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  1. #1
    sb70012 is offline Banned
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    Default bad written conditionals

    Hi,

    Once a native English speaker told me these conditional sentences don't make much sense:

    1- " If he had played in the game, he could have beaten us more easily."
    2- " If he had played in the game, he couldn't have beaten us more easily."

    Would you please explain them to me?
    I want you to tell me that why they don't make a very good sense.

    Thank you.

  2. #2
    emsr2d2's Avatar
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    Default Re: bad written conditionals

    Neither of them make any sense to me. The second half suggests that "he" beat us even though he could have beaten us more easily. However, the first half suggests that he didn't play in the game at all. If he didn't play, he can't have beaten us. I can't think of a single context in which those could work. Something like this would work:

    "If Rooney had played in that match, Spurs could have beaten us more easily".

    However, if you apply that information to the original sentences, you get "If Rooney had played in that match, Rooney could have beaten us more easily", which makes no sense.
    Last edited by emsr2d2; 14-Oct-2013 at 12:23.
    Remember - correct capitalisation, punctuation and spacing make posts much easier to read.

  3. #3
    sb70012 is offline Banned
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    Default Re: bad written conditionals

    Thanks for answering emsr but I couldn't understand your explanation very well.
    This is my paraphrase:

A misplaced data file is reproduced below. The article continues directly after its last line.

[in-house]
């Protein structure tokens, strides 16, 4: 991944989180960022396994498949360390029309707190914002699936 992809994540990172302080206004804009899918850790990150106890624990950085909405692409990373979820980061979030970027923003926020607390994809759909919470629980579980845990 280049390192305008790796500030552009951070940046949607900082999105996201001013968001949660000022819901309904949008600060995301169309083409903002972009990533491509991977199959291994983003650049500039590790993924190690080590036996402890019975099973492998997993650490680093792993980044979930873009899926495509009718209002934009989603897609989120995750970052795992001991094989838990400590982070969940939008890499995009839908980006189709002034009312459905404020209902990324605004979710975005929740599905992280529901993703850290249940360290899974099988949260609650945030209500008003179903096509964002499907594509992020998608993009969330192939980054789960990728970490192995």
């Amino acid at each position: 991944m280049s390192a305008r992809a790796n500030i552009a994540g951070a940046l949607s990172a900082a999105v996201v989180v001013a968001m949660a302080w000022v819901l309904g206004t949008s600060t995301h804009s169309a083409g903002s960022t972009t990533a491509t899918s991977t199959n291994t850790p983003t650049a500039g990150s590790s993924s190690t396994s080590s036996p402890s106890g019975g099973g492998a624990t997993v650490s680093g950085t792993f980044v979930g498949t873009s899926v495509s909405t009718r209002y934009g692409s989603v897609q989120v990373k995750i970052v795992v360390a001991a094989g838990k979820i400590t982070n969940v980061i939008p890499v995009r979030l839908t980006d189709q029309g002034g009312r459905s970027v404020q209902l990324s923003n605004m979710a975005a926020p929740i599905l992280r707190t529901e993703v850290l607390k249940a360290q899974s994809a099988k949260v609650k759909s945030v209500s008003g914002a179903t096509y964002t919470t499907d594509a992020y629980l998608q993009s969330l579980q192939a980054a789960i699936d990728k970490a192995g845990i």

1- " If he had played in the game, he could have beaten us more easily."
    My paraphrase: "He didn't play in the game and if he did (played) he would beat us"

    2- " If he had played in the game, he couldn't have beaten us more easily."
    My paraphrase: "He didn't play in the game if he did (played) he wouldn't beat us"

    Why do they make sense to me but not to you?
    I think I analyzed their meanings or what they say.
    Would you please be nice enough to clarify them to me that in which part I haven't understood it very well?
    Or in which part I have not paraphrased them correctly?

  4. #4
    emsr2d2's Avatar
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    Default Re: bad written conditionals

    Quote Originally Posted by sb70012 View Post
    Thanks for answering emsr but I couldn't understand your explanation very well.
    This is my paraphrase:

    1- " If he had played in the game, he could have beaten us more easily."
    My paraphrase: "He didn't play in the game and if he did (played) he would beat us"

    2- " If he had played in the game, he couldn't have beaten us more easily."
    My paraphrase: "He didn't play in the game if he did (played) he wouldn't beat us"

    Why do they make sense to me but not to you?
    I think I analyzed their meanings or what they say.
    Would you please be nice enough to clarify them to me that in which part I haven't understood it very well?
    Or in which part I have not paraphrased them correctly?
    The first one makes no sense because it starts with "If he had played in the game" which means he didn't play. If he didn't play, how could he "beat us more easily"? "More easily" than what?
    Remember - correct capitalisation, punctuation and spacing make posts much easier to read.

  5. #5
    sb70012 is offline Banned
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    Default Re: bad written conditionals

    What if we omit "more easily"?
    Can it make sense then?

  6. #6
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    Default Re: bad written conditionals

    It makes more sense that way!

    If he had played, he could have beaten us. (He didn't play.)
    If he had played better, he could have beaten us. (He did play and he lost.)
    If he had played better, he could have beaten us more easily. (He did play and he won.)
    Remember - correct capitalisation, punctuation and spacing make posts much easier to read.

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